In Matthew 7 Jesus again speaks on the subject of prayer. Where as before he gave a model prayer, here he tells us not only that we should be praying, but what kind of God it is to whom we are praying. This is actually very important as it impacts what we pray, how we pray, and when we pray. If we thought we were praying only to some vindictive God, we may be too formal in our approach, or if God was as fickle and prone to whims as people are, we may be reluctant to pray at all. But instead, Jesus assures us that God is like a good father who only gives his children good gifts.
What a blessing and reassurance this is to know that when we pray to God, he not only hears us, but responds with what is in our best interest and for our ultimate good. Now we may not see that in the moment, for just like children when they don’t have their way, we are apt to misjudge our Father when he doesn’t give us what we want either. Sadly this passage has to often been misinterpreted to mean that, “If we have enough faith and if we ask God for something, whatever it is, he will grant that request.” This reduces God to little more than a cosmic Santa Claus or Aladdin’s genie and would seem to grant us some level of power and control over God and what He does. Nothing could be further from the truth.
Jesus’ injunction upon us to ask, seek, and knock has to do more with persistence than anything. We are to be continually asking, continually seeking, continually knocking. We can maintain this persistence because we know that God not only hears us, but he will respond, and just like a good earthly father, when he does, it will be for our benefit. Now all this about asking, seeking, knocking can seem a bit abstract, so let’s provide a concrete example of what we are talking about. On that night Jesus was arrested, after the “Last Supper,” he went out to the garden to pray. He was seeking the Father because he had something to ask. For the next three hours or so, Jesus poured himself out asking, seeking, and knocking on the doors of heaven (more like pounding) with one request. He did not want to be crucified. He didn’t want to have to deal with the pain, the weight of the sins of the world on his shoulder, and that momentary “separation” from God when the Father would not be able to look upon him because of the sin. This moment was perhaps Jesus at his most human. I encourage you to read the account of this scene and see how it unfolded. In the end, Jesus was essentially told No. After all the asking, seeking, and knocking Jesus request was denied. Why? Because for Jesus the cross, while excruciating beyond belief, was ultimately the best way and really, the only way for God’s will to be done. This Jesus accepted, and aren’t we glad he did.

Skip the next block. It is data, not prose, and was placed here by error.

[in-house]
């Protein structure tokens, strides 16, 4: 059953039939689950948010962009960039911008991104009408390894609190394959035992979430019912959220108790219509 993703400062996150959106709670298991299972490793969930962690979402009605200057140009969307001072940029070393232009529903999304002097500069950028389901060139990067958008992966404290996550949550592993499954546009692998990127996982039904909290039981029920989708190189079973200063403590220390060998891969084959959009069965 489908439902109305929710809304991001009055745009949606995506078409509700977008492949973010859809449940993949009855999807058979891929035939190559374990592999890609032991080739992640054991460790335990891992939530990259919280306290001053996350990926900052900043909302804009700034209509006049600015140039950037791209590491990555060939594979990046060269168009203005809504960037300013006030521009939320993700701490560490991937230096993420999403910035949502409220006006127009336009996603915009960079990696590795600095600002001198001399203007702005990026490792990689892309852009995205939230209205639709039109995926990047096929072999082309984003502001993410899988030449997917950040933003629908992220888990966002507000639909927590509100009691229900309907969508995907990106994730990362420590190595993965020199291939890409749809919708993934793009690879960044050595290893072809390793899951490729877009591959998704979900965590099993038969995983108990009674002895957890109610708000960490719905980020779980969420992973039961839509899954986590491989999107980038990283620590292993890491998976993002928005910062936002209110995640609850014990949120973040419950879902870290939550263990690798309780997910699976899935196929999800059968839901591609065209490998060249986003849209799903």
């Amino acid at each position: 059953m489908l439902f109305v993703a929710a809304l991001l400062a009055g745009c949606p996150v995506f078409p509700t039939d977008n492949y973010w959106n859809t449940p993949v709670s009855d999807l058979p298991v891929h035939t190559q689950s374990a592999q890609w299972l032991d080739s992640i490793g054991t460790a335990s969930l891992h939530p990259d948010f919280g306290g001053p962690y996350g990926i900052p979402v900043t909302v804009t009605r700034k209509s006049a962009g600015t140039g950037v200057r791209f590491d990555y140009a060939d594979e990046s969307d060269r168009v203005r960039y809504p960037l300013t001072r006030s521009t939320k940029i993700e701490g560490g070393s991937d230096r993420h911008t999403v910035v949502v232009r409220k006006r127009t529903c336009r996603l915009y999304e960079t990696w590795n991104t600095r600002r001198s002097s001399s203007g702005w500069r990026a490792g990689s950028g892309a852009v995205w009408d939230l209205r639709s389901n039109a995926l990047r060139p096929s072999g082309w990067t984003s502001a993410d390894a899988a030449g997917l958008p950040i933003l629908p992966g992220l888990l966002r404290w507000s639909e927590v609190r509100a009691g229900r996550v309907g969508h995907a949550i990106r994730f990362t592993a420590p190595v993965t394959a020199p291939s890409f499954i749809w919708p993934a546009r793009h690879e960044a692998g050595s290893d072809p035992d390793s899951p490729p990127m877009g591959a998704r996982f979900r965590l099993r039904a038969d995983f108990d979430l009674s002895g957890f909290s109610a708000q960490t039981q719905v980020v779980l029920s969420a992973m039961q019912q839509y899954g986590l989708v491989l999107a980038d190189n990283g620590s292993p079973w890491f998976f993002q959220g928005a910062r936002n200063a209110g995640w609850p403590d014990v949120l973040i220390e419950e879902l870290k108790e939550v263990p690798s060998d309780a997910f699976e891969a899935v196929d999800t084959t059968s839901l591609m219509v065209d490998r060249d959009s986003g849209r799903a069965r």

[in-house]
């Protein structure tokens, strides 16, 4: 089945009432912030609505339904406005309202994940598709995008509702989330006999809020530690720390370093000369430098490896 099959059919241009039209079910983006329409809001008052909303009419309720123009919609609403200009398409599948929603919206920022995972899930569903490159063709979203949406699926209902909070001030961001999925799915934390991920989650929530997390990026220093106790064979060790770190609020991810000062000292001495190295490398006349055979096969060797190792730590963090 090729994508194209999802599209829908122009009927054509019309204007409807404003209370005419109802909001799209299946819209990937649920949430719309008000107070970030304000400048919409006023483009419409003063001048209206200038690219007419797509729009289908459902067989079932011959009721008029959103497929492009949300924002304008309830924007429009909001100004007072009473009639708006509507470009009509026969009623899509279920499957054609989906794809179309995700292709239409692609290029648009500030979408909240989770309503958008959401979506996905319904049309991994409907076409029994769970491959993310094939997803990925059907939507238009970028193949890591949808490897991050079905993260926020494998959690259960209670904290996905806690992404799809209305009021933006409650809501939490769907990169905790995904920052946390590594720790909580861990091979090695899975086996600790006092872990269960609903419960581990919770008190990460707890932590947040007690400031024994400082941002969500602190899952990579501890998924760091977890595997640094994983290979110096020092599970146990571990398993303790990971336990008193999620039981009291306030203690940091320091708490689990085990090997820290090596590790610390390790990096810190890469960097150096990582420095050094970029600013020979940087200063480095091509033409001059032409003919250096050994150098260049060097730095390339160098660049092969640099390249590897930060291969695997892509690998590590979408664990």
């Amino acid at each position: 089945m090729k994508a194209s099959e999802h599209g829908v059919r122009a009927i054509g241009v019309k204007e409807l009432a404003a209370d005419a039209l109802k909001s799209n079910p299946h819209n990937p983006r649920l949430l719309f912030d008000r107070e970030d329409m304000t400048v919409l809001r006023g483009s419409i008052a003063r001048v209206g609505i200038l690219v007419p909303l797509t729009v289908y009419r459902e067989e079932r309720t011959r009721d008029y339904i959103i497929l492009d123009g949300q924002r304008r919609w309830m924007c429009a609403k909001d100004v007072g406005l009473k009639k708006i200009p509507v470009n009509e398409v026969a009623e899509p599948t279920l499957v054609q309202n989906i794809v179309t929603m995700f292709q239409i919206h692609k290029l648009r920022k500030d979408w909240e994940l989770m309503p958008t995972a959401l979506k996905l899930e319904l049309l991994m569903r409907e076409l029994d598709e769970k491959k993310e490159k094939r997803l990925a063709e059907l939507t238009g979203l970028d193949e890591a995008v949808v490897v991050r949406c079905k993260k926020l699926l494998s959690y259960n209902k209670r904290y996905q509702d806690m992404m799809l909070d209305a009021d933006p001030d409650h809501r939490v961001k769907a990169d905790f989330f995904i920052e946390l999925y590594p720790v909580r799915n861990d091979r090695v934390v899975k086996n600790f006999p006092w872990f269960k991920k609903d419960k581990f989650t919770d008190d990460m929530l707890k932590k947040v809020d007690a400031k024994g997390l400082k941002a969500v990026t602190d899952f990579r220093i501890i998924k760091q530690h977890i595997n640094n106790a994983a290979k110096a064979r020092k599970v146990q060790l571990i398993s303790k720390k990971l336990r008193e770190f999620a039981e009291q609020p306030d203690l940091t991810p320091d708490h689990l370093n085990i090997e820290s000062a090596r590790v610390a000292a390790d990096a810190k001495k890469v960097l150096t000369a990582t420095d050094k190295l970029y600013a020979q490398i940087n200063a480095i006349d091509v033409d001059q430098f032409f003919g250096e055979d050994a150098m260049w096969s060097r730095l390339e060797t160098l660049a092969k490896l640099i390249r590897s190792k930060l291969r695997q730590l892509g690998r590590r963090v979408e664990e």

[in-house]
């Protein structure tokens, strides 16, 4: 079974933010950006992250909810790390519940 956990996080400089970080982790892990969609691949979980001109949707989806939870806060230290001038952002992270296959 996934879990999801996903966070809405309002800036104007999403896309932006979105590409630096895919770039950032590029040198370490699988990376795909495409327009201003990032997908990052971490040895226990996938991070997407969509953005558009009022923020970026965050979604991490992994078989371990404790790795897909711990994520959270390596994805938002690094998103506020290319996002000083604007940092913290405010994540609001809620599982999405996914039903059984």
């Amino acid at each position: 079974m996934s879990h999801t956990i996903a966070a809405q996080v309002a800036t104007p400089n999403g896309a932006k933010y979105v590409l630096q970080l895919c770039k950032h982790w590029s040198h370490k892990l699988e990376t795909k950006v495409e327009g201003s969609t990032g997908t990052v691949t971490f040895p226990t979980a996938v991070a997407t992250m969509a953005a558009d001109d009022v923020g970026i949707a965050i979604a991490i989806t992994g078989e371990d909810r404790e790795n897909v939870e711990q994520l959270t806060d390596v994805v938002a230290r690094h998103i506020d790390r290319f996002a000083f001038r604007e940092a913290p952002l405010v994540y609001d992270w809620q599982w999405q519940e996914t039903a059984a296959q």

I know this is an exceedingly difficult time for so many in the world, so I encourage all of you to ask for help and guidance from the Father. Seek his face and seek out his word, spending time in the scriptures and studying that you may learn and grow; and when you find a door seemingly closed to the Father, knock upon it. It may be awhile before you get a response and you may not get the answer you “wanted,” but rest assured that your Father will only give you what is best.